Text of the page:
A The Frenet Serret frame

1. Apr 4, 2017

rabbed

What is it useful for? Can it help in creating arc length parameterizations?

2. Apr 4, 2017

WWGD

EDIT As I remember, it is a set of orthonormal moving frames, i.e., they provide a frame at each point with the moving axes : Tangent, Normal and Binormal moving axes are a basis for the derivatives of the curve. Did you have any specific question in mind?.
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Last edited: Apr 4, 2017
3. Apr 5, 2017

rabbed

I'm interested in it's relation to arc length parameterization of a curve.

And let's say I have some curve in explicit form y = f(x) that (when default parameterized by setting x = t, y = f(t)) gives some non-unit-speed velocity along the curve.
If I have the Frenet Serret tangent-vector at any point on the curve, can I calculate the new angle at which I must move in at each point in order to stay on the curve having a speed of 1?

4. Apr 6, 2017

lavinia

What is a Frenet-Serret tangent vector?

5. Apr 6, 2017

6. Apr 6, 2017

7. Apr 6, 2017

rabbed

Are you sure? I have tried to find it for y = x^2, but it doesn't seem possible.

8. Apr 6, 2017

yes.

9. Apr 6, 2017

rabbed

Can you show me how to find it?

10. Apr 6, 2017

Staff: Mentor

What about $L(t) = \int_a^t ds$?

11. Apr 6, 2017

lavinia

The new parameter $s$ is the length of the curve at time $t$ starting at an arbitrary point. This can always be done from an original parameterization by integration if the original parameter never has a derivative of zero.

Last edited: Apr 6, 2017
12. Apr 6, 2017

rabbed

Yep
Yes, I want s = 0 at t = 0.
The derivative of the original parameter t is 1 at all points so it should work, or do you mean the derivative of (t,t^2)?

But doesn't it come down to an integral that can't be expressed in terms of standard mathematical functions, or some expression that cannot be inverted. So in the end it can't be done?

13. Apr 6, 2017

rabbed

What is L(t)?

14. Apr 6, 2017

Staff: Mentor

The length you want to parameterize. It tells you how far you got on your curve, starting at $L(a)=0$. So it's a parameter $s=L(t)$ in accordance to the arc length of the curve. What happens to the formulas if you describe your curve by $s$ depends on the individual cases.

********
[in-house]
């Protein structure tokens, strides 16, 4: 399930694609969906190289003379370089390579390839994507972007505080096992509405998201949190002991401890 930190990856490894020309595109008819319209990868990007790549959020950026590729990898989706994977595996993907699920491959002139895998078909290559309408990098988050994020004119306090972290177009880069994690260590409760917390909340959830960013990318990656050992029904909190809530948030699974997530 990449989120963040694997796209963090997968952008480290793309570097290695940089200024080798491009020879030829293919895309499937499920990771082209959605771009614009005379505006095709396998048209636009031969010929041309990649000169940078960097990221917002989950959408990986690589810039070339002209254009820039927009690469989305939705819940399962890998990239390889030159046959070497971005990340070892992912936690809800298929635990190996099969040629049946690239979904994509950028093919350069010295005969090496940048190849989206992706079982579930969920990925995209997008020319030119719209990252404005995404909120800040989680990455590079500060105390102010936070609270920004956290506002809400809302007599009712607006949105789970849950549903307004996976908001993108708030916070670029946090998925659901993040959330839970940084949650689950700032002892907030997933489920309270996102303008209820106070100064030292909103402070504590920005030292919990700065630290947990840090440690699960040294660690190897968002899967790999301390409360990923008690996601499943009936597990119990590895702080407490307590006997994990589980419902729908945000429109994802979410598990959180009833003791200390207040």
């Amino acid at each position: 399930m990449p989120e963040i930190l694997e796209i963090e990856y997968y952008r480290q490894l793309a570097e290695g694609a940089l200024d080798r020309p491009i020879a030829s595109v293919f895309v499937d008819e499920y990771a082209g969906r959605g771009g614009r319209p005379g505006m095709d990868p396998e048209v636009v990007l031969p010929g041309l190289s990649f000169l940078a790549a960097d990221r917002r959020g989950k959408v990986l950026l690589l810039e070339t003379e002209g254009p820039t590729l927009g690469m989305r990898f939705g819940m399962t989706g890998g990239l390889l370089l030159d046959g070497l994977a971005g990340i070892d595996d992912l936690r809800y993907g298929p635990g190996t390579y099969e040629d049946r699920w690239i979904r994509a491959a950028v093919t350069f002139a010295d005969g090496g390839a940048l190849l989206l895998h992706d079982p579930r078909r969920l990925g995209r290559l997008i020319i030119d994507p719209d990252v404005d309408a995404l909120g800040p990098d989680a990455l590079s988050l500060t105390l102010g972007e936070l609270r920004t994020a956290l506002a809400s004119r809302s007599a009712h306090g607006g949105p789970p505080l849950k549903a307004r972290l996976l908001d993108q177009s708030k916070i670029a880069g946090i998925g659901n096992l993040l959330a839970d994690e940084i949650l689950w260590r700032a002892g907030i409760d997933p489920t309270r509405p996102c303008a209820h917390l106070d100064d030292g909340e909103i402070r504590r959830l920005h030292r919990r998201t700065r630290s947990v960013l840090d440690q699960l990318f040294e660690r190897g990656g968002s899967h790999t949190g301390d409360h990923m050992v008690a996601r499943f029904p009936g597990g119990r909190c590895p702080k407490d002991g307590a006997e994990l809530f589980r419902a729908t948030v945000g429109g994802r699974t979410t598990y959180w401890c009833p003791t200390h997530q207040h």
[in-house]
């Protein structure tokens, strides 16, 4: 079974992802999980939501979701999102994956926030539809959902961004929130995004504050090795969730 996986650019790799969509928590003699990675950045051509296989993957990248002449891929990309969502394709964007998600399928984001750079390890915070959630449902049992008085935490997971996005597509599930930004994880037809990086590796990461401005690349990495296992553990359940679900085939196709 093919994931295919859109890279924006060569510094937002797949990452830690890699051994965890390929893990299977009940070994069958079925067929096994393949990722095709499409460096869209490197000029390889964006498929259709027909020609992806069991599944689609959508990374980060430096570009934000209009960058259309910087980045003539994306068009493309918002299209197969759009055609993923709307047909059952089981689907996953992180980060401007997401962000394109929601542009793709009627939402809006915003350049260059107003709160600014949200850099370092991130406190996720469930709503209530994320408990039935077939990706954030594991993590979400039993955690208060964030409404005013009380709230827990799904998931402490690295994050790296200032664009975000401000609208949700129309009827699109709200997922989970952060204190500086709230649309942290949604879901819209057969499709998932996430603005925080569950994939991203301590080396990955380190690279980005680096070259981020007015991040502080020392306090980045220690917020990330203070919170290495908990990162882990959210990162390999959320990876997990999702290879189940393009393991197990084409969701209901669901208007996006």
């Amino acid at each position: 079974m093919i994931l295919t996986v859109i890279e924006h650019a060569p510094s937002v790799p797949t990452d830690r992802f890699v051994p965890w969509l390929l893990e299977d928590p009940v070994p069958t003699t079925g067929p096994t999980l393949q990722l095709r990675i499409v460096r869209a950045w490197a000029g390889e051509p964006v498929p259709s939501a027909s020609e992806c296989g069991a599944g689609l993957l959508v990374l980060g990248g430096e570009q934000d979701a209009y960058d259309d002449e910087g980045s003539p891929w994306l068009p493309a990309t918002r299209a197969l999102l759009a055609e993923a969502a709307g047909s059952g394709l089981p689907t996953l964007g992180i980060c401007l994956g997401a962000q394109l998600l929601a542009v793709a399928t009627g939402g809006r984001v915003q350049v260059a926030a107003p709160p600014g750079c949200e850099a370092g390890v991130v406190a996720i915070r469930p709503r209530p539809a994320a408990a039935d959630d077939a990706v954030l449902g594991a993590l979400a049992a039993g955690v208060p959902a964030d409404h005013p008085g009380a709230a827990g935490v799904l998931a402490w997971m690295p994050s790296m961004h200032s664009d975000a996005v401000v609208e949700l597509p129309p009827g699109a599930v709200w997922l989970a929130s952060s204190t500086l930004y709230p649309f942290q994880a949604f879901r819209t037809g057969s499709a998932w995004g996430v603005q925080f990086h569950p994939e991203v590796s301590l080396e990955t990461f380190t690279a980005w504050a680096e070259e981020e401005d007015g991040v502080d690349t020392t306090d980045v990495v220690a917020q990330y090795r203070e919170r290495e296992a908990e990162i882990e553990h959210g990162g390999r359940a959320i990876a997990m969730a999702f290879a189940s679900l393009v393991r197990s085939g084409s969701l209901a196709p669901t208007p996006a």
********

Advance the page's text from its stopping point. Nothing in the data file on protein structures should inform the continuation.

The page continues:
15. Apr 6, 2017

rabbed

But the indefinite integral of 1*ds would always be s, and the definite integral would always be t-a?
That length does not depend on the geometry of the curve from a to t?

16. Apr 6, 2017

WWGD

Why are you computing the integral of 1ds? You need the integral $\int_a^b \sqrt{ 1+ f'(x)^2}dx$ which is the general arc -length formula for a (differentiable, of course) curve given as y=f(x). I think the simplest example is that of the circle C((0,0),1 )given as f(t)=(Cost, Sint), starting at t=0 . At time t, the length of the curve is the perimeter , which is precisely t . EDIT: I think this is what Lavinia and Fresh meant. EDIT 2: in Fresh's post, s is a composite function (the length function) so you need to use the chain rule after defining s.

Last edited: Apr 6, 2017
17. Apr 6, 2017

WWGD

Ultimately it comes down to substituting the arc-length formula where the usual parameter goes. For (t, t^2) find the arc-length formula L(t) and substitute into
(L(t), L(t)^2 ).

18. Apr 7, 2017

rabbed

Since s = L(t), i think you need to substitute with t = L^-1(s) to
(L^-1(s), (L^-1(s))^2 )
In the case of y = x^2 it's possible to find L(t), but i don't think you can find L^-1(s)?
http://planetmath.org/arclengthofparabola

19. Apr 7, 2017

martinbn

I think you expect to find it explicitly. But that is not need (and not possible in general). The inverse function theorem guaranties that it exists. That is all you need to say that you can choose to parametrize your curve by arc length.

20. Apr 7, 2017

WWGD

Well, yes, the issue is that the curve's parametrization is defined in function of its arc-length.